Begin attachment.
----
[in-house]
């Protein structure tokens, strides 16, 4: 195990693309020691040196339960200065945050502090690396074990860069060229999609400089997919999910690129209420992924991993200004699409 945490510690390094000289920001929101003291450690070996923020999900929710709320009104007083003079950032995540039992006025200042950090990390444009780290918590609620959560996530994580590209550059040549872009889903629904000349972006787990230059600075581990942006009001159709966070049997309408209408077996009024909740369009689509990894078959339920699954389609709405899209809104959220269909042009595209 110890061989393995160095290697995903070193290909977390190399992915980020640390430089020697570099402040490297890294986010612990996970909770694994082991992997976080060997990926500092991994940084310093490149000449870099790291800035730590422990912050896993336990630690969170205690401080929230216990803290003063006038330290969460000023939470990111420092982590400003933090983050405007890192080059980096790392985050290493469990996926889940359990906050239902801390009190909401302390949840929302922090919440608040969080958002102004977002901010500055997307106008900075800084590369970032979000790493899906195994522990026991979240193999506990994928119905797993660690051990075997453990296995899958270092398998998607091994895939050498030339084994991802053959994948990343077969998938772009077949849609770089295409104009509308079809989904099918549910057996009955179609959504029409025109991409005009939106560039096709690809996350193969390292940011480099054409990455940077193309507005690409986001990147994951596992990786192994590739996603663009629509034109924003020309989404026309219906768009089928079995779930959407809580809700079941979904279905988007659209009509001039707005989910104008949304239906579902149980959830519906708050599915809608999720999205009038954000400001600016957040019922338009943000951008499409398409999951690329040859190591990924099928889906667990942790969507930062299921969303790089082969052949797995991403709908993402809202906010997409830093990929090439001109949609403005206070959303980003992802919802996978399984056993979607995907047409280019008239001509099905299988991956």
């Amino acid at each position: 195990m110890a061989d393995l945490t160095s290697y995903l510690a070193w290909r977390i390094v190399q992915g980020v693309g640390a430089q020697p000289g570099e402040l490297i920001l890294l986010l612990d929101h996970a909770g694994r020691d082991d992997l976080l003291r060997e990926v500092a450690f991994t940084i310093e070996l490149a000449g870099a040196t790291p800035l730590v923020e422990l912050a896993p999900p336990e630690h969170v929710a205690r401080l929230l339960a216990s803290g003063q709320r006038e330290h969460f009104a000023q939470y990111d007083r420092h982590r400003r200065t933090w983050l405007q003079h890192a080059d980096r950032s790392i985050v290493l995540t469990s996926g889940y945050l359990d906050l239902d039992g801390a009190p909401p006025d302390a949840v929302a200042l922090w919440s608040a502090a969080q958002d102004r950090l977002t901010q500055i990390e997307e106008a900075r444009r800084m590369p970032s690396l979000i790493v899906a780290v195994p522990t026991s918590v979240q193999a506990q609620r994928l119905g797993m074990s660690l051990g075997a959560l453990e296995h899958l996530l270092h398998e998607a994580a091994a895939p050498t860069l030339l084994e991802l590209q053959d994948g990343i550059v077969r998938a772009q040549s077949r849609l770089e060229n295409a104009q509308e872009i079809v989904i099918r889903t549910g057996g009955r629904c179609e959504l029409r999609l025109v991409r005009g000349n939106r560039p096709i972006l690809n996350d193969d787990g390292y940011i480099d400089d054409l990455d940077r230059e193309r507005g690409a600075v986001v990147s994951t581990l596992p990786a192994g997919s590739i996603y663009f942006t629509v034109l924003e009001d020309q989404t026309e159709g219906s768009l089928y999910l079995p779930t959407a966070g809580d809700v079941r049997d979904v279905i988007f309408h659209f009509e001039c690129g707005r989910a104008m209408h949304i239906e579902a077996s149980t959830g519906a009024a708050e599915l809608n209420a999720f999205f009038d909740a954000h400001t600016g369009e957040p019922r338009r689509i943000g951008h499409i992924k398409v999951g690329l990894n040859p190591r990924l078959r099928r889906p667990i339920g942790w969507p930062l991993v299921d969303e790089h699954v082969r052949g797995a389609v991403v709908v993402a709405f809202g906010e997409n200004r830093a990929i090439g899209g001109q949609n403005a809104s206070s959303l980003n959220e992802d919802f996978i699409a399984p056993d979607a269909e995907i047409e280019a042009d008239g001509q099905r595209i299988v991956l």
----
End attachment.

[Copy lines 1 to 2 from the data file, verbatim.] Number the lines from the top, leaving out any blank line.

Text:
[in-house]
């Protein structure tokens, strides 16, 4: 195990693309020691040196339960200065945050502090690396074990860069060229999609400089997919999910690129209420992924991993200004699409 945490510690390094000289920001929101003291450690070996923020999900929710709320009104007083003079950032995540039992006025200042950090990390444009780290918590609620959560996530994580590209550059040549872009889903629904000349972006787990230059600075581990942006009001159709966070049997309408209408077996009024909740369009689509990894078959339920699954389609709405899209809104959220269909042009595209 110890061989393995160095290697995903070193290909977390190399992915980020640390430089020697570099402040490297890294986010612990996970909770694994082991992997976080060997990926500092991994940084310093490149000449870099790291800035730590422990912050896993336990630690969170205690401080929230216990803290003063006038330290969460000023939470990111420092982590400003933090983050405007890192080059980096790392985050290493469990996926889940359990906050239902801390009190909401302390949840929302922090919440608040969080958002102004977002901010500055997307106008900075800084590369970032979000790493899906195994522990026991979240193999506990994928119905797993660690051990075997453990296995899958270092398998998607091994895939050498030339084994991802053959994948990343077969998938772009077949849609770089295409104009509308079809989904099918549910057996009955179609959504029409025109991409005009939106560039096709690809996350193969390292940011480099054409990455940077193309507005690409986001990147994951596992990786192994590739996603663009629509034109924003020309989404026309219906768009089928079995779930959407809580809700079941979904279905988007659209009509001039707005989910104008949304239906579902149980959830519906708050599915809608999720999205009038954000400001600016957040019922338009943000951008499409398409999951690329040859190591990924099928889906667990942790969507930062299921969303790089082969052949797995991403709908993402809202906010997409830093990929090439001109949609403005206070959303980003992802919802996978399984056993979607995907047409280019008239001509099905299988991956």